How do people navigate uncertainty, continuously making near-effortless decisions under conditions of imperfect knowledge, high complexity, and time pressure? Taming Uncertainty argues that the human mind has developed three types of tools to grapple with different types of uncertainty: simple heuristics, tools for information search, and tools for harnessing the wisdom of others. This set of strategies for making predictions, inferences, and decisions constitute the mind's adaptive toolbox. The authors argue that the toolbox, its cognitive foundation, and the environment are in constant flux and subject to developmental change, and that each cognitive tool can be analyzed in terms of its ecological rationality—that is, the fit between specific tools and specific environments. Chapters deal with instances of decision making such as food choice architecture, intertemporal choice, financial uncertainty, pedestrian navigation, and adolescent behavior.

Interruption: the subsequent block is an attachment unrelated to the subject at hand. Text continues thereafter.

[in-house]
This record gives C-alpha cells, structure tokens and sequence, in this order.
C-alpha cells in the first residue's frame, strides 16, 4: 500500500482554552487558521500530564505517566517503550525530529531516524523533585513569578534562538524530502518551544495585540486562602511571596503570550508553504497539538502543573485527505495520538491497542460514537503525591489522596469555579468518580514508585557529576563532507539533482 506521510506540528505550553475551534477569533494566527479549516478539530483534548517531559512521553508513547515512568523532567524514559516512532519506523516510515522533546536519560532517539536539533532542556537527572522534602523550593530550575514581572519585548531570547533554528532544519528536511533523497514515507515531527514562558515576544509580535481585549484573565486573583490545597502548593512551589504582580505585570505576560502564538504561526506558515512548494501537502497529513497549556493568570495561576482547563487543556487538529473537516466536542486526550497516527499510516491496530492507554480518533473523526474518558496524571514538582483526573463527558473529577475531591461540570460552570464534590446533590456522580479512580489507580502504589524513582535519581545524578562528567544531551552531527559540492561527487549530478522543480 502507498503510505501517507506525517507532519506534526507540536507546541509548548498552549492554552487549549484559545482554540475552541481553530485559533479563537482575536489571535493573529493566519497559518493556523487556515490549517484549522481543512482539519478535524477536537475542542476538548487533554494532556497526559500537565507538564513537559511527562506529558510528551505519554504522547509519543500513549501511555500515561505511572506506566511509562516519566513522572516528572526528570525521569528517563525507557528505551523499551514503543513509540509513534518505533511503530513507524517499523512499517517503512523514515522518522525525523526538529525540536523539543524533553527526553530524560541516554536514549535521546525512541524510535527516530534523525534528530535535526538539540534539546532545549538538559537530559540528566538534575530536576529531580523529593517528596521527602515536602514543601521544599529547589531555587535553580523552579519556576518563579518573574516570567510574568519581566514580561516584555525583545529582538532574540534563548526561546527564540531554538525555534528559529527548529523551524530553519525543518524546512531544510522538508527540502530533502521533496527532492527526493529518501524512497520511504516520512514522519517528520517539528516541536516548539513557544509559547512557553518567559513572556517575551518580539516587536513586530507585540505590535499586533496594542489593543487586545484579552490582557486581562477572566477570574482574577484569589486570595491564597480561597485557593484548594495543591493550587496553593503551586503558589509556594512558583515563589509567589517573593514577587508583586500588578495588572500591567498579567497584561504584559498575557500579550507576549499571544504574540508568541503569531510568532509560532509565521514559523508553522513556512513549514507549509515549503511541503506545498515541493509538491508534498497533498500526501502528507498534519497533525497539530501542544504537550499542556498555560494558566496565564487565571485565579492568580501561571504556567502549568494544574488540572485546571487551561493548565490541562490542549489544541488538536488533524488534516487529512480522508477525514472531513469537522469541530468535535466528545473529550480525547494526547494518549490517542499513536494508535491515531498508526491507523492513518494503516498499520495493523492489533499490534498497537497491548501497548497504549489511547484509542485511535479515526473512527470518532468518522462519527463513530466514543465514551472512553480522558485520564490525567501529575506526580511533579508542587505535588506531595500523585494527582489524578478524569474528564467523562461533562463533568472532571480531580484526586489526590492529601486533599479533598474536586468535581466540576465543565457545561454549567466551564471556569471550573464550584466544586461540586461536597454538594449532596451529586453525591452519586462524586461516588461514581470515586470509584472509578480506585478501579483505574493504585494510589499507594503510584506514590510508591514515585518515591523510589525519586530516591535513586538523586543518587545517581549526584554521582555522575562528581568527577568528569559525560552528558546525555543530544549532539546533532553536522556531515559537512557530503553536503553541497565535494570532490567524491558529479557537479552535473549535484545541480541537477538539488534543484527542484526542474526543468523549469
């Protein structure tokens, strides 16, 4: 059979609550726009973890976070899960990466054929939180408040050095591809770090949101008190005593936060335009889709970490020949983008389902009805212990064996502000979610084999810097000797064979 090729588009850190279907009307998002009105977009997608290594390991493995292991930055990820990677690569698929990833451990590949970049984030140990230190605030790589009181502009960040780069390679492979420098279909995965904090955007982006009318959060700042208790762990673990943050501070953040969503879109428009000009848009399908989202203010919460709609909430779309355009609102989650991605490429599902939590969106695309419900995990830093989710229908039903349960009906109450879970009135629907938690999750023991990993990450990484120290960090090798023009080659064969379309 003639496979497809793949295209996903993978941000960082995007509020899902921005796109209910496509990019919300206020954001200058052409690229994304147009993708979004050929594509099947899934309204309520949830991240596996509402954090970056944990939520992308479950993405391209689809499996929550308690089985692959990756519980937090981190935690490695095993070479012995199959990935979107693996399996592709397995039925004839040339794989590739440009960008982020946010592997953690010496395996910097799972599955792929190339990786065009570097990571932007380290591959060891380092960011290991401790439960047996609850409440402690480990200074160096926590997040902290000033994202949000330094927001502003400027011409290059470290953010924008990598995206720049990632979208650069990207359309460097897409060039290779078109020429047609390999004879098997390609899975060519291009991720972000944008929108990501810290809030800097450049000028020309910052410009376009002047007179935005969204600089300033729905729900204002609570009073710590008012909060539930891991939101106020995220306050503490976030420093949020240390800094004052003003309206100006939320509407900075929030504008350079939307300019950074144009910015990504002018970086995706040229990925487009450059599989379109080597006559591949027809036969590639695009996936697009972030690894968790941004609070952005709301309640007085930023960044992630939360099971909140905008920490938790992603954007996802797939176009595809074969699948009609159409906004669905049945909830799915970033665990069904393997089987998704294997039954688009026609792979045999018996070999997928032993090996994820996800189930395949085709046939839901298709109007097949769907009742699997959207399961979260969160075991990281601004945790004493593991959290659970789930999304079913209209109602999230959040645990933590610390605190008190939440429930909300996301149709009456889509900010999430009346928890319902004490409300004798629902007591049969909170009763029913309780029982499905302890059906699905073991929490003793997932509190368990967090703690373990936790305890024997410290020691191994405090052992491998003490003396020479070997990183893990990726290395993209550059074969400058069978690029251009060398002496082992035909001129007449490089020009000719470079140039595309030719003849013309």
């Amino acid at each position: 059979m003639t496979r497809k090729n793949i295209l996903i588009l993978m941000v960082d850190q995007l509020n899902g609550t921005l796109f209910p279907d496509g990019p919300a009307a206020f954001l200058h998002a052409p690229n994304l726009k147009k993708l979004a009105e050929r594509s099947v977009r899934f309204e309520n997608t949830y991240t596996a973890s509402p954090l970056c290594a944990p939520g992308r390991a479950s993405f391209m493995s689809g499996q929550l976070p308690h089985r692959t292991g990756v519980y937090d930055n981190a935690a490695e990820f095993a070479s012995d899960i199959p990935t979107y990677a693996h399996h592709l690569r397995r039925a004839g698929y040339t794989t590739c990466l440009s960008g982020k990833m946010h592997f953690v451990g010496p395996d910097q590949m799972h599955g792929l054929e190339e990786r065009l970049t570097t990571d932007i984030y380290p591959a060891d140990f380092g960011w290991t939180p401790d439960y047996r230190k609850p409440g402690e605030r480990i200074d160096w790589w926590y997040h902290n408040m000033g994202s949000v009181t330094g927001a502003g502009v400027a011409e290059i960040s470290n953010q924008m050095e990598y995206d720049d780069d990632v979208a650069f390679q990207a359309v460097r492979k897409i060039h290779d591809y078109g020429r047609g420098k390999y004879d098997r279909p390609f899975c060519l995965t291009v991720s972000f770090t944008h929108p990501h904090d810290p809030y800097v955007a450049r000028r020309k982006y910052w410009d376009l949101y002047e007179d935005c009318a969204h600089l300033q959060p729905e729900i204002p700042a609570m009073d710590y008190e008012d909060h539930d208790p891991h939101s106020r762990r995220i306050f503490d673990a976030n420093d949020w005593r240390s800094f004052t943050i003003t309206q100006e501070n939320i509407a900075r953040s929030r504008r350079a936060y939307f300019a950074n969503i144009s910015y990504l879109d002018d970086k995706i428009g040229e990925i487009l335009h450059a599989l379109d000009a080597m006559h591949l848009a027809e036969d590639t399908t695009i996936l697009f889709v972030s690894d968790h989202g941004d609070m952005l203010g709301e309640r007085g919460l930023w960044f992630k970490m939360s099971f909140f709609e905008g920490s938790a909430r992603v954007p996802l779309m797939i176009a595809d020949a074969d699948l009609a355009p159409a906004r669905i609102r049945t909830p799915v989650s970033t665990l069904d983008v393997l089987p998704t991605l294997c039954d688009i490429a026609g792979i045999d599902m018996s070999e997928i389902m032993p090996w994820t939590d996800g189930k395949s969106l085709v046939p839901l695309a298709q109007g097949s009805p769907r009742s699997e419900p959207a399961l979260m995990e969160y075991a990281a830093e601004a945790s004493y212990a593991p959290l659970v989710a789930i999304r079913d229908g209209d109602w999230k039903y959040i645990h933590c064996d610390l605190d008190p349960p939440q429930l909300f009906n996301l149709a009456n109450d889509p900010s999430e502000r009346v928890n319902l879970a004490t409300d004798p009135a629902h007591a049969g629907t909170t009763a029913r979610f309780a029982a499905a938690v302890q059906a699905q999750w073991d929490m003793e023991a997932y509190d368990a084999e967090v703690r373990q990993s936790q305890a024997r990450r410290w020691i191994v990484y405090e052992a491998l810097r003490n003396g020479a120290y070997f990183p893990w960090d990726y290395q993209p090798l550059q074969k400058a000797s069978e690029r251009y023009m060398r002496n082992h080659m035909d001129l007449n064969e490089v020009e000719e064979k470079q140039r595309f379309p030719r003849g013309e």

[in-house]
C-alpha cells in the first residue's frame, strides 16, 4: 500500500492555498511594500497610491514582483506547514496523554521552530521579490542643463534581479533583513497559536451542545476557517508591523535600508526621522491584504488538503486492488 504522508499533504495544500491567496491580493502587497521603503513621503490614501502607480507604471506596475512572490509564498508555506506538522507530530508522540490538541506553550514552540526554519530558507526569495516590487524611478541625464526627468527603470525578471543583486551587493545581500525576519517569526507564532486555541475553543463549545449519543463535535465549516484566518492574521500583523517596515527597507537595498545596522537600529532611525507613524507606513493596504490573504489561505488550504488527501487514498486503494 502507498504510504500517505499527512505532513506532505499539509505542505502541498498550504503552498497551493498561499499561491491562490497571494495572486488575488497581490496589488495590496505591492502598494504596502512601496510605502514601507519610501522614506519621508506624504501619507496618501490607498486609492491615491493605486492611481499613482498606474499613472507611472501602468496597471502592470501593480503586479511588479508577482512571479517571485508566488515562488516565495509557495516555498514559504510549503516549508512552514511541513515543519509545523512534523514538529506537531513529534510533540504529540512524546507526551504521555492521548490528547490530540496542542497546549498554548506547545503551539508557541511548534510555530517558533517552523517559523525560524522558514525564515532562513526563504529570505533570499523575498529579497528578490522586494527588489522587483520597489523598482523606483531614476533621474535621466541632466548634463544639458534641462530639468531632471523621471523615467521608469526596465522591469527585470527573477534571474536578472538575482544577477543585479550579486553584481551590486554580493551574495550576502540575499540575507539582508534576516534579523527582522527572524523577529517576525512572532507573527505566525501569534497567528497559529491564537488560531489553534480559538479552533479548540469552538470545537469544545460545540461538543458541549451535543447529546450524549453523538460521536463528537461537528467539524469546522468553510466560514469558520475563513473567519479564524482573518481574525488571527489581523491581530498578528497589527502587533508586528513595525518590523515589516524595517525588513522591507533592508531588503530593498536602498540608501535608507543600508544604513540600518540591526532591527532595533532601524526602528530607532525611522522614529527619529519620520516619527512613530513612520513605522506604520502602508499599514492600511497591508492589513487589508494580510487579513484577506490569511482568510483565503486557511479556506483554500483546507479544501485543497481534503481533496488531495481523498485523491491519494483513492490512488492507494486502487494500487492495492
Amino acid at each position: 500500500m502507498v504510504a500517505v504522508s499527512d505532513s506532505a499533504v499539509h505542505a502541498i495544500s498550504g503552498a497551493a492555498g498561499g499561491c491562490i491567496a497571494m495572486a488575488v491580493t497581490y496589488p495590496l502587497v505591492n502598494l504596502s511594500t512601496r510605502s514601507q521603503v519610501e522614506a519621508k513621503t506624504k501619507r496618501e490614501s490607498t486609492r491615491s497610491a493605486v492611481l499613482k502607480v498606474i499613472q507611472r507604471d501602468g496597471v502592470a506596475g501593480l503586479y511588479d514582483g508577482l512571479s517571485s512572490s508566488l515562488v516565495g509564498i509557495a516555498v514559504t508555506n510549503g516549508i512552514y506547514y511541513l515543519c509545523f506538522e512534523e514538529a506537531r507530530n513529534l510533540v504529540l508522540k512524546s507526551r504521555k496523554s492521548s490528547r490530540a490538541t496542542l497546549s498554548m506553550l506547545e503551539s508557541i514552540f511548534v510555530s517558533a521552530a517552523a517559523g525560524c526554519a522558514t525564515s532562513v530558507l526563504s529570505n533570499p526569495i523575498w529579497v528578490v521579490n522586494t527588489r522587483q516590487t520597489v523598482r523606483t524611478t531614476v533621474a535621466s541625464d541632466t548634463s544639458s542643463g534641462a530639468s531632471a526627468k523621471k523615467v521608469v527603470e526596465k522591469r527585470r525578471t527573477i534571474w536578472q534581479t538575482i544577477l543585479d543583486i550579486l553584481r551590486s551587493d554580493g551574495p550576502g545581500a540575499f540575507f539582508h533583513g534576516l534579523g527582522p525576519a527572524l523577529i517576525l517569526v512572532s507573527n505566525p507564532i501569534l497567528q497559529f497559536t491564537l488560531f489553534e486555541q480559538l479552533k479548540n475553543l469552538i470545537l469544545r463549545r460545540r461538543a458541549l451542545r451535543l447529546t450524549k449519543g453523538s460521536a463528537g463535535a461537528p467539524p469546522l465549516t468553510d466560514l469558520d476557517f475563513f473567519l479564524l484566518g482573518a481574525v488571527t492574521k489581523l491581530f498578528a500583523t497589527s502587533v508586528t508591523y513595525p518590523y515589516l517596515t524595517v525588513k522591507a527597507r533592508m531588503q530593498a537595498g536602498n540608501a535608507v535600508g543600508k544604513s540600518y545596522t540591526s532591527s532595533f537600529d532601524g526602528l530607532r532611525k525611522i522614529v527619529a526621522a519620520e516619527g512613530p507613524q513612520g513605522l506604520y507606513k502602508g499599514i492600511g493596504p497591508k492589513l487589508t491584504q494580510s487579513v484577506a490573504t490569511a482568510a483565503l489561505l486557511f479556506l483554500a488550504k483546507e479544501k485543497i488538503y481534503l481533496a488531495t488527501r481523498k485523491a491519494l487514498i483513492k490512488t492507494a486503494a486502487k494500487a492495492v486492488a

Hertwig, R., Pleskac, T. J., Pachur, T., & The Center for Adaptive Rationality (2019). Taming uncertainty. Cambridge, MA: MIT Press.